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Bailout details, timeline

What follows is a timeline of the events on Capitol Hill from last
night to this afternoon as the bailout negotiations to tentative deal
took place from our House producer Mike Viqueira.

From NBC's Mike Viqueira

Negotiations continue on the House side of the Capitol this evening.
This is a full-on negotiation, with breakout groups and members and
staff shuttling in and between the suites of Pelosi and Boehner, situated on opposite sides of statuary hall.

Sen. Conrad just took a meandering walk around the Capitol's
second floor, followed by a swarm of reporters. Not much to report,
although he did say that outside experts, including Warren Buffet, were being consulted by telephone. He says new proposals were being considered, debated, and vetted by the group.

Conrad was visibly tired, and repeatedly described the work as tedious.
He would give no indication of when it might be finished, asserting
that deadlines were counterproductive. He described the atmosphere
inside the room as good, without an undue amount of argument.

At this point there is no way to know how long this will go on. If
Pelosi gets her wish, and there is to be a bill on the House floor by
Sunday night or Monday morning, it appears that we are in for a very
late, wee hours kind of affair here this evening. That's because even
if there is a deal made at some point before dawn, it still must be put
into legislative language and bill form. That takes time.

Got a background briefing from an administration official with general details on agreement.  But first, be mindful:
-- The deal will be on the House floor MOST LIKELY ON MONDAY MORNING,
if everything goes as hoped. They want to put it out on the Internet
for a while. They wanted it on the Web for 24 hours, but with the
writing of it overnight and into the morning and the fact that they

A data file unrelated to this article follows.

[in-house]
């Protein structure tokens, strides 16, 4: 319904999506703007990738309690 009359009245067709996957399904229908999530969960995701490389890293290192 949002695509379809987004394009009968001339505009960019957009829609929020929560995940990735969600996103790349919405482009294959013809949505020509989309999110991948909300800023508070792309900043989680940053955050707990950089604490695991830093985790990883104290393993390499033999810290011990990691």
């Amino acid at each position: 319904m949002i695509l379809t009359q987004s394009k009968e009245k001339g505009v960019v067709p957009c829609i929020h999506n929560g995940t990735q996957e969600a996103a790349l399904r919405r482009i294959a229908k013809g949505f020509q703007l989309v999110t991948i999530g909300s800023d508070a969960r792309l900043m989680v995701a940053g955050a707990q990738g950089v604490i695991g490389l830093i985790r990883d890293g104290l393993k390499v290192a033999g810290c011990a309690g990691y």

have a noon Monday deadline, so members can get back for Rosh Hashanah
means it might be less than the full 24. Bottom line. Vote on House
floor most likely Monday morning.
-- Remember, we heard Blunt say that "we need to look at it on paper...and we will be talking to our colleagues." We can assume that GOP leadership will now push their members to support it, but there will remain a hard core who will not. Nevermind them. They might end up being 50 die hards. As long as Boehner and Blunt can get a significant number of house GOP and support it themselves, it will happen. Blunt would not have come out there if he didn't think he could sell it.
-- The thing that Pelosi came up in the last hour of negotiations may be a little overblown by Dems, if you listen to Republican version: she merely proposed that the transaction fees to cover shortfalls on the assets that the government takes over -- the idea that was floated earlier in the evening -- not be set as law, but instead, have the secretary look at any shortfall after five years and then decide whether or not to PROPOSE a fee on that company.

Details of the plan (as described by a senior administration official):
-- It is a $700 billion figure. It comes in two tranches: $350 billion and another $350 billion. The second tranche would require presidential notification of Congress, which would then have 15 days to hold a vote to disapprove of the additional money -- even if congress were to vote to disapprove, the president could still veto that. Congress could then vote to override.
-- The official thinks that the program can be up in running in a matter of months, if not weeks.
-- The government can acquire bad assets though auction or a "one-off" acquisition. In either case, the taxpayer would have warrants. Any equity position the government holds is non-voting. And there is no proxy access to boards.